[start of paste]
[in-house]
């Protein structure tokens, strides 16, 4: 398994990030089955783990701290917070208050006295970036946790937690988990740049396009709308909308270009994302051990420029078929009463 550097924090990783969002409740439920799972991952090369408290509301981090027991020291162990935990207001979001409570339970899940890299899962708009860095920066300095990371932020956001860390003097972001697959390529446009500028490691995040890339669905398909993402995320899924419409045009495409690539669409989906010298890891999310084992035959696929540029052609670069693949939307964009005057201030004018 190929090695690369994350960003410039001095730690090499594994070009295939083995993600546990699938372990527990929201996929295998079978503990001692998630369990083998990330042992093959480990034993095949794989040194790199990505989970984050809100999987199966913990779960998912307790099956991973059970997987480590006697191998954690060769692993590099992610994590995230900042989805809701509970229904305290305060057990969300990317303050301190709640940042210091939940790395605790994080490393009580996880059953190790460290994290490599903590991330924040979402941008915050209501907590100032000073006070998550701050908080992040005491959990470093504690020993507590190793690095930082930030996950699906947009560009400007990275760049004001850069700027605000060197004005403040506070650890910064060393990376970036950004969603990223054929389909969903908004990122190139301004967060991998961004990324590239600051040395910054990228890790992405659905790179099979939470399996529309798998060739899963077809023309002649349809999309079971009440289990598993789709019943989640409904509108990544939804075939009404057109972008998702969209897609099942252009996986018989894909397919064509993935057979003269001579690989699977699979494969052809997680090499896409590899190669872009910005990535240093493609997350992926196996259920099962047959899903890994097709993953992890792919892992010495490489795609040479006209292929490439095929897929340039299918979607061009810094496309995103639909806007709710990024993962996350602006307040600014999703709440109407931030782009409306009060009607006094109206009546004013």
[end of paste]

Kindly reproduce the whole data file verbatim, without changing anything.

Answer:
[in-house]
């Protein structure tokens, strides 16, 4: 398994990030089955783990701290917070208050006295970036946790937690988990740049396009709308909308270009994302051990420029078929009463 550097924090990783969002409740439920799972991952090369408290509301981090027991020291162990935990207001979001409570339970899940890299899962708009860095920066300095990371932020956001860390003097972001697959390529446009500028490691995040890339669905398909993402995320899924419409045009495409690539669409989906010298890891999310084992035959696929540029052609670069693949939307964009005057201030004018 190929090695690369994350960003410039001095730690090499594994070009295939083995993600546990699938372990527990929201996929295998079978503990001692998630369990083998990330042992093959480990034993095949794989040194790199990505989970984050809100999987199966913990779960998912307790099956991973059970997987480590006697191998954690060769692993590099992610994590995230900042989805809701509970229904305290305060057990969300990317303050301190709640940042210091939940790395605790994080490393009580996880059953190790460290994290490599903590991330924040979402941008915050209501907590100032000073006070998550701050908080992040005491959990470093504690020993507590190793690095930082930030996950699906947009560009400007990275760049004001850069700027605000060197004005403040506070650890910064060393990376970036950004969603990223054929389909969903908004990122190139301004967060991998961004990324590239600051040395910054990228890790992405659905790179099979939470399996529309798998060739899963077809023309002649349809999309079971009440289990598993789709019943989640409904509108990544939804075939009404057109972008998702969209897609099942252009996986018989894909397919064509993935057979003269001579690989699977699979494969052809997680090499896409590899190669872009910005990535240093493609997350992926196996259920099962047959899903890994097709993953992890792919892992010495490489795609040479006209292929490439095929897929340039299918979607061009810094496309995103639909806007709710990024993962996350602006307040600014999703709440109407931030782009409306009060009607006094109206009546004013």